The first scenes that come to mind are the bus scenes in ELEANOR & PARK. There are plenty of other scenes in YA novels that relate to hallways and cafeterias, bathrooms and classrooms, but that image of Eleanor walking down the aisle looking for a seat will stay with me forever. Part of that may be due to my time on the county’s Safe Schools Advisory Council, where I worked against both passive and active bullying to try to create a more inclusive school environment throughout the school division, but honestly, I think Rainbow Rowell just did a fabulous job with all those bus scenes. The music room scenes in Jandy Nelson’s THE SKY IS EVERYWHERE are also brilliant. But my favorite? That “cranny” scene in Karou’s art class in the Prague Lyseum in DAUGHTER OF SMOKE AND BONE. For sheer brilliance of introducing plot, character, and world, you don’t get much better than that. But also? Using wishes to make a narcissistic ex-boyfriend’s butt itch uncontrollably while he’s posing in the nude for your art class in the hope of getting you back? Um. YES! So original, and so much fun!

– Martina Boone, COMPULSION

It’s hard to pick a favorite school scene from one of my all-time favorite books, but the opening of Jerry Spinelli’s STARGIRL would do for starters. In strolls Stargirl Caraway on her first day of eleventh grade, dressed in an off-white, floor-length dress with ruffles that “looked like her grandmother’s wedding gown.” She carries a ukulele on her back, and while everyone in the cafeteria watches spellbound, she pulls it out and begins strumming “I’m looking over a four-leaf clover that I overlooked before.” Then there’s silence and the sound of one person clapping: the lunchroom cashier. It just gets better and better with every page, and totally heartbreaking after the excitement of her eccentricities dies down and she is shunned. But in his inimitable way, Spinelli celebrates individualism and hope on every page.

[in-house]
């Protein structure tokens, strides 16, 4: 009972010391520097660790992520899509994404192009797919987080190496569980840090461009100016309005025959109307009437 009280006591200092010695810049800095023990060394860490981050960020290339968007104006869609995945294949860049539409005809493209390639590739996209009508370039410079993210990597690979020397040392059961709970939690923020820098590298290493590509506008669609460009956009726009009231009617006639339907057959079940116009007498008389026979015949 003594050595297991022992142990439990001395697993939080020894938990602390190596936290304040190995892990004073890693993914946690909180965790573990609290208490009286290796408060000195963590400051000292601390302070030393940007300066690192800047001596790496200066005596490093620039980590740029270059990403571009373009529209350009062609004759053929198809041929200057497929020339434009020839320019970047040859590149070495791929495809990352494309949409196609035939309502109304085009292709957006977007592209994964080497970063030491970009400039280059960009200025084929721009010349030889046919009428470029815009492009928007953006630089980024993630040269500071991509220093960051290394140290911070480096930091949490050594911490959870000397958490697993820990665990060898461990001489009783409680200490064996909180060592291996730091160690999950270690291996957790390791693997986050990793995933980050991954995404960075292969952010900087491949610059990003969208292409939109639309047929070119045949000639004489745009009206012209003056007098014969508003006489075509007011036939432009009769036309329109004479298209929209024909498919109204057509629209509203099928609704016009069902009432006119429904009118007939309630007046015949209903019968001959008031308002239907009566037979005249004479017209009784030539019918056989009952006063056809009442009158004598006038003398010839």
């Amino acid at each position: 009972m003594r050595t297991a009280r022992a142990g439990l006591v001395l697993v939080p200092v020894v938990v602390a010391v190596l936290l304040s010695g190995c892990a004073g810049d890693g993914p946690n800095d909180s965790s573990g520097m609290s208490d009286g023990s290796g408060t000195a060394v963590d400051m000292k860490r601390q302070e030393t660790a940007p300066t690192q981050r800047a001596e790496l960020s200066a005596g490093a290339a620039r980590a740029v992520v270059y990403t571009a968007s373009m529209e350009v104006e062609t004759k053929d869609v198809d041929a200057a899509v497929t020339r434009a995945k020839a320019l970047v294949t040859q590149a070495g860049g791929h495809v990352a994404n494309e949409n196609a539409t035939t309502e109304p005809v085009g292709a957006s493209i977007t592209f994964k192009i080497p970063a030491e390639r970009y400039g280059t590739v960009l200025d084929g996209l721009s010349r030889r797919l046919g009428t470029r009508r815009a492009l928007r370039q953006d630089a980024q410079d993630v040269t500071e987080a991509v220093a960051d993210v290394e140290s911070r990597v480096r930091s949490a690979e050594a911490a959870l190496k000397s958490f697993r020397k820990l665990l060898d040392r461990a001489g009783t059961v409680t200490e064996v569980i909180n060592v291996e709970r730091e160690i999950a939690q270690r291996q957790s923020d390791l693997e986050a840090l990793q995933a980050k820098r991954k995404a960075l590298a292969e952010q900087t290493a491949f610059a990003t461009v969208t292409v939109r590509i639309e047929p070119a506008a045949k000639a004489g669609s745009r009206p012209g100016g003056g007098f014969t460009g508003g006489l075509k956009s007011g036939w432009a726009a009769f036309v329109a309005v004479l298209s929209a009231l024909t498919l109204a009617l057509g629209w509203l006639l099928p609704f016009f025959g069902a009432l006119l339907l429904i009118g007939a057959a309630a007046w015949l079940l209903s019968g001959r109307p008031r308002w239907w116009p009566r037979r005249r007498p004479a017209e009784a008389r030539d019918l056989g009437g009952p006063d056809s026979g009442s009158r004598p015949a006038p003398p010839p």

-Linda Vigen Phillips, CRAZY

Like Mary Elizabeth Summer, I love the scene in ANNE OF GREEN GABLES where Anne Shirley breaks the slate over Gilbert Blythe’s head, but even more than that amazing scene, I love the scenes in later books when Anne has grown up to be the kind of teacher beloved and respected by her students, because she never lost that strong spirit that always defined Anne Shirley. (Yes, I’ve read the entire series, many times.) … On a personal level, my favorite school scenes to write for TWELVE STEPS were the history class scenes between Andi and Dave, and their teacher, Mr. Mayer. The teacher is a cross between my favorite high school teacher, and two of my high school friends who now teach history classes, so of course he made me smile. But the best part of writing those scenes was watching Andi’s secret love of history–and her determination to succeed at all costs–peek through her “I couldn’t care less about school” mask.

–Veronica Bartles, TWELVE STEPS

Joshua David Bellin has been writing novels since age eight (though his first few were admittedly very short). His debut YA science fiction novel SURVIVAL COLONY NINE will be published in September 2014 by Margaret K. McElderry Books, an imprint of Simon & Schuster. Josh likes (in no particular order) gorillas, frogs, monsters, and human beings.